MW Perspectives: Excerpt

In our latest MW Perspectives essay, Susan Lin explores whether our increased scientific understanding of viticulture, winemaking, and wine consumption can coexist alongside wine's romance. Read an excerpt below.

Has science taken away the romance of wine?

Wine, as a product and as a societal and cultural force, comprises both the scientific and the romantic. It is a substance that is defined by science in that it can be broken down into its biological and chemical constituents, quantified, and measured. Wine has been a part of human history and culture since antiquity, taking on an important presence in ritual both sacred and profane. Thus, the identity of wine unequivocally includes romance: there is an association of a positive feeling of excitement, mystery, and magic. Romance is by definition, then, a phenomenon that cannot be explained by science. This dichotomy begs the question of whether science has taken away the romance of wine. With improvements in vineyard and cellar technology, wine can be made based on formulas and tested for conformity in the lab. Further, numerous scientific studies have attempted to determine whether wine is beneficial or detrimental to human health. While wine may no longer be seen as a proverbial elixir of life or simply as a wondrous beverage that brings ineffable enjoyment, there is strong evidence that the romance of wine lives on.

In the Vineyard

Science in the vineyard has the potential to detract from the romance of wine. Visitors to vineyards expecting to see a bucolic landscape of humans tending vines, horses ploughing, and sheep grazing between rows may instead witness mechanical sprayers, drones, and robots. These machines play an increasingly important role in helping growers assess disease risk, measure moisture levels, and create viticultural strategies. Their presence will likely grow. At Château Coutet, where Vitirover was created and trialed, the yellow inter-row vegetation-managing robot likely doesn’t enhance the romantic impression of wine compared with a vineyard grazed by sheep. The VineScout robot in Portugal was trialed by Symington to measure vine vitals such as water availability, plant vigor, and leaf and canopy temperature. E. & J. Gallo collaborates with NASA to measure canopy size and vigor across vineyard plots via photographs taken by satellites every eight days. This largescale, industrial, scientific approach to viticulture may not seem romantic at all.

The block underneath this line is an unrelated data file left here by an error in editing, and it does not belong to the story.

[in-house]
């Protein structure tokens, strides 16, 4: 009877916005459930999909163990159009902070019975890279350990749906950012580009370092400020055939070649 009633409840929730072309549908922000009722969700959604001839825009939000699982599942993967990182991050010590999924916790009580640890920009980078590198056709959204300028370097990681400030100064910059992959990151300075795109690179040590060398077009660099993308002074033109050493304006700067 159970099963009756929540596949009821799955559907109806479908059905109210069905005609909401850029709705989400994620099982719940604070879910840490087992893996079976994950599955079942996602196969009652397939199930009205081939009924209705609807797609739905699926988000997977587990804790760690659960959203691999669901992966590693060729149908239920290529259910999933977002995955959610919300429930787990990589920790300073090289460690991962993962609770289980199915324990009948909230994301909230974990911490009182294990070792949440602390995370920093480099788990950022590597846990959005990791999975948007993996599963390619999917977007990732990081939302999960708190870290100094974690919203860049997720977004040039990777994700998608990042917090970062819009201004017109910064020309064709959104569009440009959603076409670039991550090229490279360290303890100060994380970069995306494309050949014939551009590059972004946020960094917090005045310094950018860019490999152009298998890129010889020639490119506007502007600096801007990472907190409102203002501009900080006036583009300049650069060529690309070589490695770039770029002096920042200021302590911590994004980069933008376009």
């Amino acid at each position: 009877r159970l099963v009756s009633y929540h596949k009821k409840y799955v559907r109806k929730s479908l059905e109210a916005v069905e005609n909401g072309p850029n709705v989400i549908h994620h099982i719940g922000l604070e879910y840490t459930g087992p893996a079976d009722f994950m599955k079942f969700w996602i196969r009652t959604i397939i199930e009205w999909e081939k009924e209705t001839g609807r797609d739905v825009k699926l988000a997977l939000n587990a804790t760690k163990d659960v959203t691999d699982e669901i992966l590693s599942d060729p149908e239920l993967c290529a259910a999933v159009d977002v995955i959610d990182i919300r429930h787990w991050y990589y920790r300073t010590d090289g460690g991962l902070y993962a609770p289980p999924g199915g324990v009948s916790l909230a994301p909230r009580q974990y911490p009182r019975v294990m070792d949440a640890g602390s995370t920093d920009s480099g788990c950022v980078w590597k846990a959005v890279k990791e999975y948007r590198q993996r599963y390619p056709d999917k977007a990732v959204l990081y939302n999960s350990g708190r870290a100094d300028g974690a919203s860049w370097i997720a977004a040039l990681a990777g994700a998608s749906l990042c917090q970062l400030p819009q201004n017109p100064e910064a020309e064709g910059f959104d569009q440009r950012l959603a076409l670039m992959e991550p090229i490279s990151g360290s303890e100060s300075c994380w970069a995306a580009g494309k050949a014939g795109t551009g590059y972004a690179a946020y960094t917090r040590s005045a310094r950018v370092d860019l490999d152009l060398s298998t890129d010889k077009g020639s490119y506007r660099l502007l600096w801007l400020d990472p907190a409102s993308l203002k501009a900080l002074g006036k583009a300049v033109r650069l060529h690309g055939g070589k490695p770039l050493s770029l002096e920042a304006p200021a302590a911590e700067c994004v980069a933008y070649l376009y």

Still, there are many vineyards in which more natural methods of viticulture are utilized. This bolsters the romantic image of wine as a product of back-to-nature, traditional craft. Take the photogenic Babydoll sheep managing vegetation in Yealands’ Marlborough vineyards, as well as the winery’s use of seaweed and crushed mussel shells as mulch. Technology and traditional approaches can also exist in tandem, mitigating the effect of science upon the romance: while Pape Clément uses drones to assess mildew risk, it also employs three horses to plough the land. And many consumers remain unaware of what occurs in the vineyard to produce the wine they buy. Thus, even producers who are using technologically advanced viticultural methods can enhance the romantic image of their wines by highlighting other aspects. For example, Symington emphasizes foot-treading in its Port creation process at Quinta de Vesuvio. Therefore, while science may have taken some of the romance from wine in the vineyard, there are many opportunities to fuel it.